house, reinforced roof edges to further withstand high winds, and a sealed roof deck to prevent rain from entering even during high winds that may blow off shingles. Alabama’s coastal counties are shining examples of what is possible when we commit to strengthen our homes to reduce damage from severe weather. Following devastating damage from Hurricanes Ivan and Katrina, thousands of homes in Baldwin and Mobile counties were built back or re-roofed to the Fortified standard. In fact, Alabama leads the nation with more than 13,000 Fortified homes, almost entirely in those two counties. Considering the frequency and severity of tornadoes in Central and North Alabama over just the last decade, it’s time to take what has worked to reduce the loss along Alabama’s coast to the rest of the state. While no home or building is hurricane- or tornado-proof, homes built to this standard have proven to be more durable through EF-2 tornado and Category 3 hurricane winds, narrowing the path of damage and reducing the number of displaced families. When coastal North Carolina was battered by Hurricane Dorian last year, 99.5 percent of homes built to the fortified standard made it through the storm avoiding damage significant enough for an insurance claim. At no time has the importance of preparing for that worst day been clearer. Now, even as we practice “safer at home,” I would urge Alabamians to prepare for severe weather in meaningful ways that are still possible. The dual crises we face now show the importance of escalating the pace of beyond-code building in Alabama, making it more accessible in both coastal and inland communities, particularly those that will soon start to repair and rebuild from these recent storms. Improving the performance of buildings against natural disasters and reducing the risk of repeated losses readies us for a time when the virus is contained but Mother Nature still is not. w Roy Wright is president and CEO of the Insurance Institute for Business & Home Safety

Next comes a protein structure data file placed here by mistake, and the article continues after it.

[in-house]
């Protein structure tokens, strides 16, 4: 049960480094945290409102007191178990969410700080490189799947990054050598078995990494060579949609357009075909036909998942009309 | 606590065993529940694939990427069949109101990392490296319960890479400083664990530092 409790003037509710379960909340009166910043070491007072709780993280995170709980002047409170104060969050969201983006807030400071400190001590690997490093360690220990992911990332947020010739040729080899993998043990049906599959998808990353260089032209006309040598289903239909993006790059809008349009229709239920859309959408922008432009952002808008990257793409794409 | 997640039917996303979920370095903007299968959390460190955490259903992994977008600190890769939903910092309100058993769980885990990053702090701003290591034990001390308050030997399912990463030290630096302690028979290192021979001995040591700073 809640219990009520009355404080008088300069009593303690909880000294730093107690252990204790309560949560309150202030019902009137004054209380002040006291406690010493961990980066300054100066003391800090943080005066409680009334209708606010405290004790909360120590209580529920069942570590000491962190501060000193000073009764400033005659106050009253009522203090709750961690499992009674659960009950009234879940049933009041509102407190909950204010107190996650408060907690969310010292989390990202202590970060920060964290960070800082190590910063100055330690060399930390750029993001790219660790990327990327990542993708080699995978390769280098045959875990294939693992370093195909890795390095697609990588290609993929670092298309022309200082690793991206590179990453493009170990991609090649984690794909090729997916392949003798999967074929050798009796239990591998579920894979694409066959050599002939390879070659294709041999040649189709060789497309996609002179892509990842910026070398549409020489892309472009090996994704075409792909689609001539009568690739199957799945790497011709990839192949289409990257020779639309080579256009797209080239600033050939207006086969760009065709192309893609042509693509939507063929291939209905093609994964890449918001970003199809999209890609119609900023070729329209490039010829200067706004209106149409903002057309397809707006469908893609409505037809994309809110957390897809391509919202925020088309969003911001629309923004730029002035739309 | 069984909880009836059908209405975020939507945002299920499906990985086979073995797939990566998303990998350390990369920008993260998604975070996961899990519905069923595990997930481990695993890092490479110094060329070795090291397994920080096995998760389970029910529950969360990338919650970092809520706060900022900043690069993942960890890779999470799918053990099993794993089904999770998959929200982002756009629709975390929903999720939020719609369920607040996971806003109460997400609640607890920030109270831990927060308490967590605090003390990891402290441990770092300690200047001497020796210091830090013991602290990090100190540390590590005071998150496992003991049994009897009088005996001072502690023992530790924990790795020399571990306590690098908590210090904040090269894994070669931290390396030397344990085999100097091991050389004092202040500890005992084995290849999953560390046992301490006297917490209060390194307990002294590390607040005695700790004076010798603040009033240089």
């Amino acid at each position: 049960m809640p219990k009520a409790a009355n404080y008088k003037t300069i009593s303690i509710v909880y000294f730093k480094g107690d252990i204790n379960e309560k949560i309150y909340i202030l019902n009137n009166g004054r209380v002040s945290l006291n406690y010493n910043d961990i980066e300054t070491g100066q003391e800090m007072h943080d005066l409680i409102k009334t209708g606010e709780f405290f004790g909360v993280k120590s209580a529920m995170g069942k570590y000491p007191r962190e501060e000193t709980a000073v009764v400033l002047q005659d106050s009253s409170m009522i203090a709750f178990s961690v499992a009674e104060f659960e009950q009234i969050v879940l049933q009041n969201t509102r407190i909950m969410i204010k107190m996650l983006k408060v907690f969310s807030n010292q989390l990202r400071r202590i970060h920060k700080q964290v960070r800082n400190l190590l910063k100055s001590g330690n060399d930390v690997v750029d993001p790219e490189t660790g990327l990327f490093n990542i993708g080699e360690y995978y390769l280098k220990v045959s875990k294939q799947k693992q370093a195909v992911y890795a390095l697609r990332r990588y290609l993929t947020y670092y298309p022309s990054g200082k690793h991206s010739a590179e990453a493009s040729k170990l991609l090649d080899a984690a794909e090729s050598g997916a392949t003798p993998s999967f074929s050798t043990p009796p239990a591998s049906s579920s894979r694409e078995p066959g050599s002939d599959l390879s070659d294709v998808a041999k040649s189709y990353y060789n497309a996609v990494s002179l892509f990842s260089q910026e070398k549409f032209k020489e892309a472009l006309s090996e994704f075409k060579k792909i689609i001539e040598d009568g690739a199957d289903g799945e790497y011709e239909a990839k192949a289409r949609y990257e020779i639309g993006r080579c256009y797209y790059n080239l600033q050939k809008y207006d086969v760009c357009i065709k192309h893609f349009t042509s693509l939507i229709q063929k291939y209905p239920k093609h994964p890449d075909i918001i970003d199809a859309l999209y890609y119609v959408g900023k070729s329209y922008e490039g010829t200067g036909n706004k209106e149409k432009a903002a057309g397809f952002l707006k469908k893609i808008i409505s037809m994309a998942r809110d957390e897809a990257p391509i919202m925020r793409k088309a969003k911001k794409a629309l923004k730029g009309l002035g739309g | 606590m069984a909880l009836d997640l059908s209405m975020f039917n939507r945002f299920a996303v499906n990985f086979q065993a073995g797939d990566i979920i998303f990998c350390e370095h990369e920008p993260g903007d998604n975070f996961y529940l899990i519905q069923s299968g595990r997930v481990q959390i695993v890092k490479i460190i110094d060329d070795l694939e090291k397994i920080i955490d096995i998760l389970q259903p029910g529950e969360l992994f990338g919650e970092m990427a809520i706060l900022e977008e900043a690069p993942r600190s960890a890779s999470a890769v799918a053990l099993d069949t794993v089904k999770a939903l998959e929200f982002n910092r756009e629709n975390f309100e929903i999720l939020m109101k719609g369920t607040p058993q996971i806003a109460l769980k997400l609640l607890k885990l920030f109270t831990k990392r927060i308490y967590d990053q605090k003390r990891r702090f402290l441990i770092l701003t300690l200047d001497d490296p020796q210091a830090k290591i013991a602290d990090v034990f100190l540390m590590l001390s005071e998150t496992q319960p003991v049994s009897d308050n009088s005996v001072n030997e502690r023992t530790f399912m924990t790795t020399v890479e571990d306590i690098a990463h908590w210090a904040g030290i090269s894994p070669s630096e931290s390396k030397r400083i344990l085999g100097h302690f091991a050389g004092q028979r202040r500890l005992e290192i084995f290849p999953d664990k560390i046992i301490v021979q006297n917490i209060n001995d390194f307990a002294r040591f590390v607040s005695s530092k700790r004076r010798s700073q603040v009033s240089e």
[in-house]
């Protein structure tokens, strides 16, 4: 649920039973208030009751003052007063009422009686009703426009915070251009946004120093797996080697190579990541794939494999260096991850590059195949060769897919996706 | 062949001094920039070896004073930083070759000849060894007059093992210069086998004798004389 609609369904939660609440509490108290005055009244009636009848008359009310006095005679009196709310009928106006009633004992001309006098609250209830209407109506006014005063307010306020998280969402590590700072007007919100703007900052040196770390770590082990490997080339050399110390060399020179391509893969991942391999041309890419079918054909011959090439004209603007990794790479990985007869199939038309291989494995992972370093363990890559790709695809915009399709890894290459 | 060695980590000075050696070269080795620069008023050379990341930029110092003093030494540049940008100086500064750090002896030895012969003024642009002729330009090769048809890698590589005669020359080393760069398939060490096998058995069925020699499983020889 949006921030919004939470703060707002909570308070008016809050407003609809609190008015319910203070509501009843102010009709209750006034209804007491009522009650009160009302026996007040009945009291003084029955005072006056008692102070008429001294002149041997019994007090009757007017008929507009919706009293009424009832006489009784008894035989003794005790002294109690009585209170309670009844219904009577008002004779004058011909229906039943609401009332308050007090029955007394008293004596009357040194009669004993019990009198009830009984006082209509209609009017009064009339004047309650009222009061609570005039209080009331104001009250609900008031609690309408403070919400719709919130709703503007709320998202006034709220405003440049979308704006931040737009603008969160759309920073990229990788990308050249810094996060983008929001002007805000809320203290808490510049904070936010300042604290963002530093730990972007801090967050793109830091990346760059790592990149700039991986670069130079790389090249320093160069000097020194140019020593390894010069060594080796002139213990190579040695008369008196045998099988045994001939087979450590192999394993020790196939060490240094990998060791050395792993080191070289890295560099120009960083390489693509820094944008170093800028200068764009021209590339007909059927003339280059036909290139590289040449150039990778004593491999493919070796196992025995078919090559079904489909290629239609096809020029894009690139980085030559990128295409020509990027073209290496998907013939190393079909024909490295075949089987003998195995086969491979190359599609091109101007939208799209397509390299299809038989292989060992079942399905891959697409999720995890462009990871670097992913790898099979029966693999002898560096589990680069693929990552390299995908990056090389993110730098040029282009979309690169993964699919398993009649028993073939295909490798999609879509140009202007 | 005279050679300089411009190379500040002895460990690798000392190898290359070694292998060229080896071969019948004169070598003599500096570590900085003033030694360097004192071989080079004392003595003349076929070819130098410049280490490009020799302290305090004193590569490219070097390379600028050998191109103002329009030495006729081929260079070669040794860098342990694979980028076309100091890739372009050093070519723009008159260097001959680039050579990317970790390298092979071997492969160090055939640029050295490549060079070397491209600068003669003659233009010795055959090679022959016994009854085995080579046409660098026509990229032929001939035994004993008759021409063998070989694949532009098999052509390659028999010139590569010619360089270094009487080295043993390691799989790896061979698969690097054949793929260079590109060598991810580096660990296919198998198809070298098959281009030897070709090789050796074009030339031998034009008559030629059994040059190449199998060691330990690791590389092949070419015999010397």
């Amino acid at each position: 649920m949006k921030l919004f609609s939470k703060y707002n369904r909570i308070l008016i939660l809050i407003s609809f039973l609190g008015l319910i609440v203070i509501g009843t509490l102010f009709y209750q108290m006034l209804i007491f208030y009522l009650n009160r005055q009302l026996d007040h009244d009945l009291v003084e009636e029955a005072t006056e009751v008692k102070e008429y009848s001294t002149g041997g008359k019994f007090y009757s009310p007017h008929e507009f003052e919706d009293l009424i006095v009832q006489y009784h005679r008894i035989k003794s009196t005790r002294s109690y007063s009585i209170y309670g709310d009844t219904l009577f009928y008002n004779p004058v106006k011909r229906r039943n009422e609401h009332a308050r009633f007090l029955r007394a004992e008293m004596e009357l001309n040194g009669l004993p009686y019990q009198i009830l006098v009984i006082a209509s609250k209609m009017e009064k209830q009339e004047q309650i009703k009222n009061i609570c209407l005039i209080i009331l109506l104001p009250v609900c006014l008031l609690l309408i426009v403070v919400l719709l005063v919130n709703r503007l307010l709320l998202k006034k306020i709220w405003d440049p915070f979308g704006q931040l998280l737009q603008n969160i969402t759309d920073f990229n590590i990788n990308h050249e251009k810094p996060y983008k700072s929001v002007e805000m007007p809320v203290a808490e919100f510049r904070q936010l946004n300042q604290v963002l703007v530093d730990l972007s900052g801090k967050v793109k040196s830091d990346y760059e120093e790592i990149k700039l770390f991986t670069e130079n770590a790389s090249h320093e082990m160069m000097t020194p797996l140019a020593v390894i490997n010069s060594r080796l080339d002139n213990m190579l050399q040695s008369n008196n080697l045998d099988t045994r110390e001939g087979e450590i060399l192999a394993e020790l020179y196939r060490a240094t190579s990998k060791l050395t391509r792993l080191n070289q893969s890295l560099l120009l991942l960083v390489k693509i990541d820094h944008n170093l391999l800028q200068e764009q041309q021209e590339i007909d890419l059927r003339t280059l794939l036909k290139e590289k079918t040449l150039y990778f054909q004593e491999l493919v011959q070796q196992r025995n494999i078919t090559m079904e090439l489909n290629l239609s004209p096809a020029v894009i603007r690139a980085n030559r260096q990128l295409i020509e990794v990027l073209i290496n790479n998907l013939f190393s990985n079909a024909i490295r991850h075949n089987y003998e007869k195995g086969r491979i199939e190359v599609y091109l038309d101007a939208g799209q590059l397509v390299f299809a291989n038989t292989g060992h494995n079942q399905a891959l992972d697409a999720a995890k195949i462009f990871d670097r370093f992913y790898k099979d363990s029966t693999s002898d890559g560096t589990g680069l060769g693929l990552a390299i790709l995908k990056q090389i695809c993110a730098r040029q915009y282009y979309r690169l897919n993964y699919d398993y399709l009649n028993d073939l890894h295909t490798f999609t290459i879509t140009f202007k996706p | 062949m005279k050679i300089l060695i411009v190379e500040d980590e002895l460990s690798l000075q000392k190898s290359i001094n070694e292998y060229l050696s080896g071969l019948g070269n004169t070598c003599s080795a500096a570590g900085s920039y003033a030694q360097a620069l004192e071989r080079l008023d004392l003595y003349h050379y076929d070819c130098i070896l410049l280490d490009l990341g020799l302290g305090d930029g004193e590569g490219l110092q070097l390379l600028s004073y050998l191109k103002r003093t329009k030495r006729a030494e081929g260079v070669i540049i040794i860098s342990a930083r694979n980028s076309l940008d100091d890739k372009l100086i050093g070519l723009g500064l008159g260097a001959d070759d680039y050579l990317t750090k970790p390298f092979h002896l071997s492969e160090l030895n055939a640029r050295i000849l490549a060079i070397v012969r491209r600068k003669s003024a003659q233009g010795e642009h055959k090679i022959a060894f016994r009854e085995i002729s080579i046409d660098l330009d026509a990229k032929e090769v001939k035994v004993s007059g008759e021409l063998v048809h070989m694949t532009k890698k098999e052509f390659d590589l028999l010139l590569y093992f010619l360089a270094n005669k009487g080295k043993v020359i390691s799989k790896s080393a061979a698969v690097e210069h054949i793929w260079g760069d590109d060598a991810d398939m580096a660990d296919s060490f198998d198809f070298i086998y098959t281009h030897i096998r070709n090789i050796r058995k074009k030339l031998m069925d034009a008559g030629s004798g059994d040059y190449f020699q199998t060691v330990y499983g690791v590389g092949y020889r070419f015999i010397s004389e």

Subsidiary of EVENT Publishing